In entrepreneurship, inspiration can strike at any moment, even when you’re sleeping.

So imagine being able to wake up, run to the 3D printer, and create a working prototype in minutes–all from the comfort of your apartment building.

That’s the reality for tenants at 1001 South State, a 397-unit rental building in Chicago’s South Loop neighborhood that just opened in August. The new 40-story building has all your traditional apartment amenities–fitness center, media room, rooftop terrace–but with one high-tech upgrade: a makerspace.

The communal workspace gives residents access to a Nomad 833 Pro CNC milling machine and a Glowforge 3D Laser Printer, allowing entrepreneurs and tinkerers to make jewelry, widgets or other prototypes without leaving the building.

In addition to the maker equipment, the building also offers tech amenities like a co-working space with interactive whiteboard technology, SB ports in the kitchens and bedrooms, a game room and Wi-Fi in the common areas.

“Designed for those who love style and technology, 1001 South State … offers amenities unlike any others available in Chicago,” the building’s website reads.

1001 South State opened in late August with apartments available in studio, one, two and three-bedroom layouts. Developed by Golub & Company and CIM Group, the building also features a bike repair room, automated package and dry cleaning system, and a “living biowall,” a vertical garden that grows fresh herbs.

“1001 is destined to become the place for Chicago’s top innovators to live, work and collaborate,” Golub & Company President and CEO Michael Newman said in a statement when the building opened.

The idea, it seems, is to make 1001 South State a destination for startup and tech folks by providing access to tech equipment, and the chance to bump in to like-minded entrepreneurs in the hallways. A two-bedroom will cost you over $3,000, but hey, at least you don’t have to shell out for a 3D printer.

Link: The Next Hot Apartment Amenity? A Makerspace With 3D Printers


About two years after buying one Gold Coast apartment tower, Golub & Co. likes the neighborhood so much that it acquired another one across the street.

A joint venture between the Chicago-based developer and Alcion Ventures of Boston bought the 306-unit building at 1 E. Delaware Place from Waterton Associates. Golub aims to boost the property’s income by renovating and hiking rents, a strategy that has worked at Chestnut Place, a 30-story building it owns across the street, said Golub CEO Michael Newman.

“We feel like we have a bit of a handle on the location and the market,” Newman said.

He declined to say what the venture paid for One East Delaware, but people familiar with the property estimated it sold in the range of $145 million, or $474,000 a unit. Chicago-based Waterton paid just $91.3 million for the 37-story building in 2006, illustrating how far the downtown apartment market has come over the past decade.

Golub is betting big that the boom will continue. In addition to its two Gold Coast acquisitions, the developer recently completed two big downtown projects, a 396-unit tower in the South Loop and Moment, a 490-unit tower in Streeterville.

Demand for downtown apartments has been high, fueled by strong job growth and a preference among many city residents for renting over owning a condominium. Yet developers are building apartment towers at a record pace—they’re forecast to complete 8,800 units downtown this year and next—and tougher competition for renters will make it harder for landlords to fill their buildings.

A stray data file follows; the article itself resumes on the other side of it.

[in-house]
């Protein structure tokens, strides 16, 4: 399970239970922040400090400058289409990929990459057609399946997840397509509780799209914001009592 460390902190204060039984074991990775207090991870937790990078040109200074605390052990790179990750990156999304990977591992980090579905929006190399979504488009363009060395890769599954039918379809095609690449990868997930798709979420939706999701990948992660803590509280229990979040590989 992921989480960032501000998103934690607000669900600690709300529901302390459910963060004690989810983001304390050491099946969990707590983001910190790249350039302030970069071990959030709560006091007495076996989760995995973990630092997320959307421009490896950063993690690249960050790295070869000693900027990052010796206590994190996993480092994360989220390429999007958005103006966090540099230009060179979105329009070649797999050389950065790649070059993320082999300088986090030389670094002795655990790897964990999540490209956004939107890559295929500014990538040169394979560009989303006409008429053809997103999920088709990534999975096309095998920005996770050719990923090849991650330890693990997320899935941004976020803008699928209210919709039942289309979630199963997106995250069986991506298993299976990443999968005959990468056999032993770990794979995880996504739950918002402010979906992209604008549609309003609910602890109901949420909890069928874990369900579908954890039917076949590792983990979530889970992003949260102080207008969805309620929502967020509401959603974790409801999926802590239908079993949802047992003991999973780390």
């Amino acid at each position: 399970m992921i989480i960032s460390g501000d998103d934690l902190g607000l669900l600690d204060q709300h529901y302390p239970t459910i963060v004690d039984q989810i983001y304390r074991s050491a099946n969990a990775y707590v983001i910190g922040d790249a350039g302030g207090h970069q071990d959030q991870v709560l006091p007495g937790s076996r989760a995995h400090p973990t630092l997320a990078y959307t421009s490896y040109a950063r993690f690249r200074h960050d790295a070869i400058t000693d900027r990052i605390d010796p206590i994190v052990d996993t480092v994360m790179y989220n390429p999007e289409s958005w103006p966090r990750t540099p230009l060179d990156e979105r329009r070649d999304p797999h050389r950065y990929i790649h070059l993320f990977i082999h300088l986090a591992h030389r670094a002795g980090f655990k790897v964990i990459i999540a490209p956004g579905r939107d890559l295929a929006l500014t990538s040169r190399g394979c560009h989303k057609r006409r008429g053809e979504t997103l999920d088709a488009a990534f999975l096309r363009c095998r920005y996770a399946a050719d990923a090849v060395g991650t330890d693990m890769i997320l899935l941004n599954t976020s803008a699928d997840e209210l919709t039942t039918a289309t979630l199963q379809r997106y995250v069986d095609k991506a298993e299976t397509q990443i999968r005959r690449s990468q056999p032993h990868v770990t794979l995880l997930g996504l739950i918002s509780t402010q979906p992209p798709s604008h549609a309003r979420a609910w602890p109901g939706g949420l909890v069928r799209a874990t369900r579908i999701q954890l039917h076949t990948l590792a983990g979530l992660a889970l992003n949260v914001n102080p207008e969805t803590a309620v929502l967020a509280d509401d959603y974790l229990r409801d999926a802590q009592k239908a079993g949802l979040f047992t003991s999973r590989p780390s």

The market still is strong, but it’s cooled a bit, Newman said. One result: More developers are relying on concessions to lease their buildings, he said.

“We’ve all been anticipating it,” Newman said. “We’re finding things are leasing. I think the pace is a little slower than it had been a couple years ago.”

He declined to say how many apartments Golub has leased in its two downtown developments. Moment, at 545 N. McClurg Court, was 20 percent leased in August, while the South Loop tower, at 1001 S. State St., was 25 percent leased, according to a report from Appraisal Research Counselors, a Chicago-based consulting firm.

One East Delaware, built in 1988, was 95.4 percent leased, according to the report. As an older building in an A-plus location, it’s considered a strong redevelopment candidate: People are willing to pay up to live in the Gold Coast, but they’ll pay only so much if a building doesn’t have high-end amenities and finishes.

Golub plans a “multimillion dollar” renovation that could include fixing up the building’s common areas, renovating its fitness center and adding new amenities like a fire pit and grills on its sixth-floor patio, Newman said.

“We would like to take it up to another level,” he said.

The firm also is considering a rehab of the building’s apartments, including adding new flooring, lighting, cabinetry and appliances. Golub is using the same playbook that worked at Chestnut Place: The average net rent in the building was $2.64 per square foot in the second quarter, up 16 percent from summer 2014, when Golub bought the property, according to Appraisal Research.

“We’ve been able to get the rents commensurate with what we’ve done,” Newman said.

The average net rent at One East Delaware was $3.10 per square foot in the second quarter, up 1 percent from a year earlier, according to the Appraisal Research report. Rents run from $1,695 a month for a studio to $2,975 for the most expensive two-bedroom unit, the report says.

Waterton, a Chicago-based apartment and hotel investor, sold the building because the Waterton fund that owns it is in its liquidation phase, said Mark Stern, the firm’s senior vice president of multifamily acquisitions. The property also includes retail space occupied by a Starbucks and Potash Market.

Link: Developer Doubles Down on Gold Coast Apartments